• – Support for food banks and local food organizations – $100 million allocated to the Local Food Infrastructure Fund to support organizations such as Food Banks Canada, Salvation Army, Second Harvest, Community Food Centers Canada, the Breakfast Club of Canada, and local organizations serving those experiencing food insecurity. Invests in food purchases, transportation and food distribution, hiring temporary help to fill volunteer shortages and purchase of PPE to reduce the spread of COVID-19 among volunteers and clients. Further $50 million investment in the Surplus Food Purchase Program for local food organizations to redistribute existing and unsold food inventories to those serving vulnerable Canadians.
    • – Emergency Community Support Fund – $350 million investment for vulnerable Canadians through charities and nonprofits to deliver essential services to vulnerable Canadians; PLUS further $50 million investment for women’s shelters, sexual assault centers and facilities for indigenous communities to manage or prevent COVID-19 outbreaks; $9 million to the United Way Canada for practical services to Canadian seniors, including food delivery and community outreach; $20 million to community-based projects that reduce isolation and improve the quality of life of seniors.
    • – Emergency Support Fund for Cultural, Heritage and Sport Organizations – $500 million for arts, culture and sport organizations affected by COVID-19. Partner organizations include the Canada Council for the Arts, the Canada Media Fund and Telefilm Canada.
    • – Regional Relief and Recovery Program – $960 million funding through regional development agencies and community futures is also available.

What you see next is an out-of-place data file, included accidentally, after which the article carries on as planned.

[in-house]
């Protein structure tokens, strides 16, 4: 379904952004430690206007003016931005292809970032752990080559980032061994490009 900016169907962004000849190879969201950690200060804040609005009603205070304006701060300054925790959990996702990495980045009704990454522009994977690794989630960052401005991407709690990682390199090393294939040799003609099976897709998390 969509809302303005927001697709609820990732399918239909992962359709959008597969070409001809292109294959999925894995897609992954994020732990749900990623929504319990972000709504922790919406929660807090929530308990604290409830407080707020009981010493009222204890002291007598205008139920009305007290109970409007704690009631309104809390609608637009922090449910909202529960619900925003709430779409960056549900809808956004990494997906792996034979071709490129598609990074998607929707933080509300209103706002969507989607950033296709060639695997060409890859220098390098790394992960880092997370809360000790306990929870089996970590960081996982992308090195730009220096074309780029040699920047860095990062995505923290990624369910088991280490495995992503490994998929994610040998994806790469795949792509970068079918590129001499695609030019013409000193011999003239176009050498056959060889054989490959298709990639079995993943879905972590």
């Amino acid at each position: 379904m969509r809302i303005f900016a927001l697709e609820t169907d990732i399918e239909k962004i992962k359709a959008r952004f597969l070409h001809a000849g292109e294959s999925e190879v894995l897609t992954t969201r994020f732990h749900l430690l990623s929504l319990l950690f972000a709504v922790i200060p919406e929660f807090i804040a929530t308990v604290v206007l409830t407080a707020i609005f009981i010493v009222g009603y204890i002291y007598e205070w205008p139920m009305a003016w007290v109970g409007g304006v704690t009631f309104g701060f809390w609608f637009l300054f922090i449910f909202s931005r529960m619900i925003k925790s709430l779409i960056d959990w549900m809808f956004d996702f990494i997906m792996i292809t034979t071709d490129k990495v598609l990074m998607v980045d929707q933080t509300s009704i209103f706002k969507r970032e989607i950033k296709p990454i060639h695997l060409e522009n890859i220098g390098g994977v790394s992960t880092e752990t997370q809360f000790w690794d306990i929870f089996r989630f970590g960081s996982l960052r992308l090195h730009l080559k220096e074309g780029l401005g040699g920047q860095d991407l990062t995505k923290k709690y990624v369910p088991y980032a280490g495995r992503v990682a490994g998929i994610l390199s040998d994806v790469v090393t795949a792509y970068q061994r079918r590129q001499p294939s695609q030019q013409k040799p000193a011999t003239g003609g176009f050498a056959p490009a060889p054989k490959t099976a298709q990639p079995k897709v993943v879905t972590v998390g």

The need is immense, the health crisis is evolving and though innovation and hard work of all levels of government and the social cause sector, support is ready to match demand.

1 The Canadian courts define charitable purpose as falling within in one or more of the following categories: relief of poverty; advancement of education; advancement of religion; certain other purposes that benefit the community in a way the courts consider charitable


2 Although NPOs are exempt from paying tax, according to subsection 149(12) of the Income Tax Act (ITA) medium to large NPOs are required to file Form T1044, “Non-profit Organization (NPO) Information Return, if it received taxable dividend, interest, rent or royalty income totaling more than $10,000 in the year; owned assets valued at more than $200,000 at the end of the year, or has ever previously had to file the form. The firm is subject to late filing penalties of $25 per day, up to $2,500 for each year of missed filing.


3 Unless otherwise noted, the extended June 1 filing deadline applies to other information returns, elections, designations and information requests that would have been due after March 18 and before May 31, 2020. The extended September 1, 2020 deadline applies to other information returns, elections, designations and information requests that would have been due on May 31, or in June, July, or August 2020. Penalties and interest will not be applied where the filing and payments are made by September 1, 2020.